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A Little Each Day, “Poco a poco, se va lejos” by Penn Parmenter

There is always way too much to do and no way to get it all done. I feel like I must complete a chore all at once so I can mark it off the list and not think about it again. But that rarely works and I usually blow out my elbow or hands after a long work session like that. But when it comes to gardening Cord has it figured out. He is a big fan of the “do a little each day” concept. He has great success and now that he is building greenhouses full time, it allows him to do both. I’m talking about 30-60 minutes a day; he handles huge gardens this way.

Growing Colorado Kids by Jane Shellenberger

Lines saw that hunger was the place to start. After hosting informal monthly gatherings in her home for a group of Somali Bantu youth, she organized a neighborhood CSA using a few donated yards in Park Hill to grow vegetables. Refugee youth from several African cultures tended the gardens, shared produce with residents, and took home fresh food for their families. They learned to prepare and cook food, plus they gained job and leadership skills, confidence, and a vision of other possibilities.

Serviceberry: A Four-Season Native Shrub by Irene Shonle

The flavor varies widely, even within individual plants, from mild to tart and full-flavored. Overall, the blue berries are sweet and are often compared to blueberries (but with a slight nutty nuance that comes from the seeds). As a bonus to Colorado gardeners, the plants actually are happy in our growing conditions, unlike blueberries, which require acidic, organic-rich soils. The fruit is also high in fiber, protein, and antioxidants.

Fragrant Edible Natives: Golden Currant & Oregon Grape by Jan Turner

As the Native Americans and early settlers of Colorado knew, many of the native plants of the Rocky Mountains, foothills, and plains are good sources of food and medicine. The early inhabitants depended on area natives to satisfy many of their needs. Two early-spring bloomers that are fragrant and edible, Golden currant and Oregon-grape, make great additions to the garden.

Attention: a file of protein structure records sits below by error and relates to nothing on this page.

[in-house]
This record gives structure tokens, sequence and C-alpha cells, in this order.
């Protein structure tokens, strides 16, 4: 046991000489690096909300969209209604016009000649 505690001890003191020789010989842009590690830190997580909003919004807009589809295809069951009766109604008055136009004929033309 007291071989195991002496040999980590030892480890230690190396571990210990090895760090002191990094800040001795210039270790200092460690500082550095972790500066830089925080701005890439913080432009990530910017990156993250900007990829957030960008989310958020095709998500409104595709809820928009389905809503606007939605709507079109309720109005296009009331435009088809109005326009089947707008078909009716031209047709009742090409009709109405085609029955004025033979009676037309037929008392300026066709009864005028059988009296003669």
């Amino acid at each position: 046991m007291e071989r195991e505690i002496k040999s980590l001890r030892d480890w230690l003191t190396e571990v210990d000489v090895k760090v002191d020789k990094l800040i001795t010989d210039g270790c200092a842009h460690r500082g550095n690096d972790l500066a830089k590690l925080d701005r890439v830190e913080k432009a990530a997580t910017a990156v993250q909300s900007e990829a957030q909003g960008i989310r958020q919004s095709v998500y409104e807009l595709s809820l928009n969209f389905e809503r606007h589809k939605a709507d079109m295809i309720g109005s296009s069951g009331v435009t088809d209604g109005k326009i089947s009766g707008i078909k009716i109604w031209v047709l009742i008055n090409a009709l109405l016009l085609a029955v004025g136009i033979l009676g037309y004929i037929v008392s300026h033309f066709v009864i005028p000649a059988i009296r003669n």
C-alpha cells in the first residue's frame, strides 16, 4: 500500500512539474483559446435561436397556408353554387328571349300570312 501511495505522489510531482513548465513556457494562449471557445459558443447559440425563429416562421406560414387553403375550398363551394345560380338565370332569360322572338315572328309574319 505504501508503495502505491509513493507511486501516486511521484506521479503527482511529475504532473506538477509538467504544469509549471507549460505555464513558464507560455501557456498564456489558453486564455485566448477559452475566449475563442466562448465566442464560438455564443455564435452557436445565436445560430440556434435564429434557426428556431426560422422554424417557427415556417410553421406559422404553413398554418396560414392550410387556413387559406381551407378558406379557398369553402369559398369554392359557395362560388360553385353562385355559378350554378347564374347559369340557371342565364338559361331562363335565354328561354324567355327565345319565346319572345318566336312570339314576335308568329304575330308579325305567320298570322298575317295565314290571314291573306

How to Plant A Tree by Mikl Brawner

The hole should be the same depth as it is in the pot and a minimum of twice the diameter of the pot - three times is better. A tree in a 5-gallon pot will require approximately a 12” deep hole, and a few inches deeper for a 7- or 10-gallon tree. Most tree roots live in the top 8”-12” with some bracing roots that go deeper. That is because tree roots need the oxygen and nourishment that is more available in the top of the soil.

Gardening with Hummingbirds: Planting Natural Nectar by David Salman

A diversity of flowering plants helps support hummingbird populations as plants provide a source of small insects and seasonal flowers for them to feed on during their spring and fall migrations and summer nesting season. There is also an additional benefit. Feeding hummingbirds natural nectar provides natural, mineral -rich simple sugars that cane sugar and water can't duplicate. It's like the difference between a Coke or an organic fruit smoothie. Flowers and feeders can co-exist in the garden, but you find that feeders will be much less frequently visited when there are plenty of flowers upon which to sip.

Celebrate National Moth Week by Eric R. Eaton

Moths suffer from an image problem. They eat clothing and infest grains. They are dull and drab. Their caterpillars are garden and crop pests. In reality, only a handful of moths fit any of those categories, but we persist in breaking out the pesticides and deploying the bug-zappers just the same. We can thank National Moth Week, July 23-31, 2016, for setting us straight and offering opportunities to get to know these misunderstood creatures.

Git On Up! Climbing Roses & Fragrance by Dave Ingram & enthusiasts of the Denver Rose Society

Climbing roses appreciate uncompacted organic soil that drains well. They need six hours of sun to do their best, and prefer eastern morning sun. Younger plants should only be pruned to remove dead or damaged growth. If the Queen doesn’t flower much the first two years, well, she’s busy settling in. Give them organic fertilizers (we love Mile-Hi Rose Feed® and their other products - alfalfa meal and kelp meal), which produce healthier plants and better flowers. Oh - and water, enough early on to get them established. Keep your soil moist but not flooded. Older roses may need less than you think. Mulch helps to stabilize soil conditions and reduce water loss. Be patient with your babies. Build roots, then height.

Colorado Mycology Projects: Harnessing the Power of the Mushroom by James Wieser

Almost any environment that you’re dealing with on the Front Range has had some disruption and damage in the past. Most land has been ranched, farmed, logged, mined, used commercially/industrially, or has been resided on in some way, and much of it has had multiple uses. The native mycelial networks have been damaged and currently exist in a crippled state if they exist at all. If the fungi/mushrooms are nonexistent or damaged, then the spores that we assume will “blow in on the wind” are limited or nonexistent.

Tomatoes Aren’t So Easy by Mary Lou Abercrombie

Besides heirlooms and hybrids, there are two other tomato categories: determinant and indeterminant. Determinant varieties (or bush tomatoes) have a more compact growth habit, are shorter, and usually produce a large crop all at once then quit. Indeterminant (vining) varieties are the sprawlers. They grow taller, fuller, and need more staking/support. Once they get going they produce fruit all season long but fewer all at once.

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